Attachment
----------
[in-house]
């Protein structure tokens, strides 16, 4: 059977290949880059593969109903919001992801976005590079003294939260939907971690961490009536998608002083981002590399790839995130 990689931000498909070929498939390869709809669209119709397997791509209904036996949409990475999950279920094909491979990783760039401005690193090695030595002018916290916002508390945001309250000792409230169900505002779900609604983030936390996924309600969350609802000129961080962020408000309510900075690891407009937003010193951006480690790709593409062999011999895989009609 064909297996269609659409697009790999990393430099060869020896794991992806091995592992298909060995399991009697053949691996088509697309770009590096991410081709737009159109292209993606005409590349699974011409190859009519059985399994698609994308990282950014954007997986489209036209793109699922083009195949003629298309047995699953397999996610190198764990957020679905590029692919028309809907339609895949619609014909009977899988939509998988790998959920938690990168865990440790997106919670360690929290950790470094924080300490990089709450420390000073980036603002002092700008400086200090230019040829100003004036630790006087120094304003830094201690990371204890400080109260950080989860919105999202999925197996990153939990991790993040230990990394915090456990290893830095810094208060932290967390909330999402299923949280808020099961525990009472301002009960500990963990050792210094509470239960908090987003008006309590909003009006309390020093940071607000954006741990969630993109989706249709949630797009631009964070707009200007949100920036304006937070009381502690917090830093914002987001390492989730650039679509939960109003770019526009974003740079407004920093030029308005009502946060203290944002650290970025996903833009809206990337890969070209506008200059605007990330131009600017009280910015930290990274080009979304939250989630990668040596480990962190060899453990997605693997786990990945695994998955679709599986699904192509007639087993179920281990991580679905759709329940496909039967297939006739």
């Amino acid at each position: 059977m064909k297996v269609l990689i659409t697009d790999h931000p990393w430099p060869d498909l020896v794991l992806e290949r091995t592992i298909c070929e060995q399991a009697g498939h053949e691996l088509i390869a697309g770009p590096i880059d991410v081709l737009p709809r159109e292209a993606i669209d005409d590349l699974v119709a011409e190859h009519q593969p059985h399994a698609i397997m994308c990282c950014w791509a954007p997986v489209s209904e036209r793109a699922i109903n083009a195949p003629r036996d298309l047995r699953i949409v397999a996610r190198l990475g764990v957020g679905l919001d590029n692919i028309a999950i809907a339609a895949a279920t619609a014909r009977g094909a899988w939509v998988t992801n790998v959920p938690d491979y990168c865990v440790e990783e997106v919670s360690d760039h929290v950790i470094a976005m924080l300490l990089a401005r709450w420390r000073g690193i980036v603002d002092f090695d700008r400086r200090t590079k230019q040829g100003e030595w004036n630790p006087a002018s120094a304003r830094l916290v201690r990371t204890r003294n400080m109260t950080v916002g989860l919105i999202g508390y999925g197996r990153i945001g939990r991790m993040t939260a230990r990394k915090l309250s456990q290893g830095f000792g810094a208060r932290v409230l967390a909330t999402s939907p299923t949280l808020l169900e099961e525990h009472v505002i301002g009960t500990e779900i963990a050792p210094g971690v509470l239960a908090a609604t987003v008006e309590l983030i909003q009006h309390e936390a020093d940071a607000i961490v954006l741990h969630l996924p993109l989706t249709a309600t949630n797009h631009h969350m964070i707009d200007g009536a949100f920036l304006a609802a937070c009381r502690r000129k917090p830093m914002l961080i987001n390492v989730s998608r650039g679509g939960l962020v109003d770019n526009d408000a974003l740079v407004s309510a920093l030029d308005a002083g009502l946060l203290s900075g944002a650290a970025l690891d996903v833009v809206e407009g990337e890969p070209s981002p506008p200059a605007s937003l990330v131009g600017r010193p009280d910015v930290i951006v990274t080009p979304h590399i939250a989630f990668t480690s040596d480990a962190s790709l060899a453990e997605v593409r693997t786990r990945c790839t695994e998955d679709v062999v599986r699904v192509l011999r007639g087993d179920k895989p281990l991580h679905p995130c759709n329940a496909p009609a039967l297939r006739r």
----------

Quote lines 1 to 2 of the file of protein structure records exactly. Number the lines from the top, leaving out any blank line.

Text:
[in-house]
């Protein structure tokens, strides 16, 4: 059977290949880059593969109903919001992801976005590079003294939260939907971690961490009536998608002083981002590399790839995130 990689931000498909070929498939390869709809669209119709397997791509209904036996949409990475999950279920094909491979990783760039401005690193090695030595002018916290916002508390945001309250000792409230169900505002779900609604983030936390996924309600969350609802000129961080962020408000309510900075690891407009937003010193951006480690790709593409062999011999895989009609 064909297996269609659409697009790999990393430099060869020896794991992806091995592992298909060995399991009697053949691996088509697309770009590096991410081709737009159109292209993606005409590349699974011409190859009519059985399994698609994308990282950014954007997986489209036209793109699922083009195949003629298309047995699953397999996610190198764990957020679905590029692919028309809907339609895949619609014909009977899988939509998988790998959920938690990168865990440790997106919670360690929290950790470094924080300490990089709450420390000073980036603002002092700008400086200090230019040829100003004036630790006087120094304003830094201690990371204890400080109260950080989860919105999202999925197996990153939990991790993040230990990394915090456990290893830095810094208060932290967390909330999402299923949280808020099961525990009472301002009960500990963990050792210094509470239960908090987003008006309590909003009006309390020093940071607000954006741990969630993109989706249709949630797009631009964070707009200007949100920036304006937070009381502690917090830093914002987001390492989730650039679509939960109003770019526009974003740079407004920093030029308005009502946060203290944002650290970025996903833009809206990337890969070209506008200059605007990330131009600017009280910015930290990274080009979304939250989630990668040596480990962190060899453990997605693997786990990945695994998955679709599986699904192509007639087993179920281990991580679905759709329940496909039967297939006739």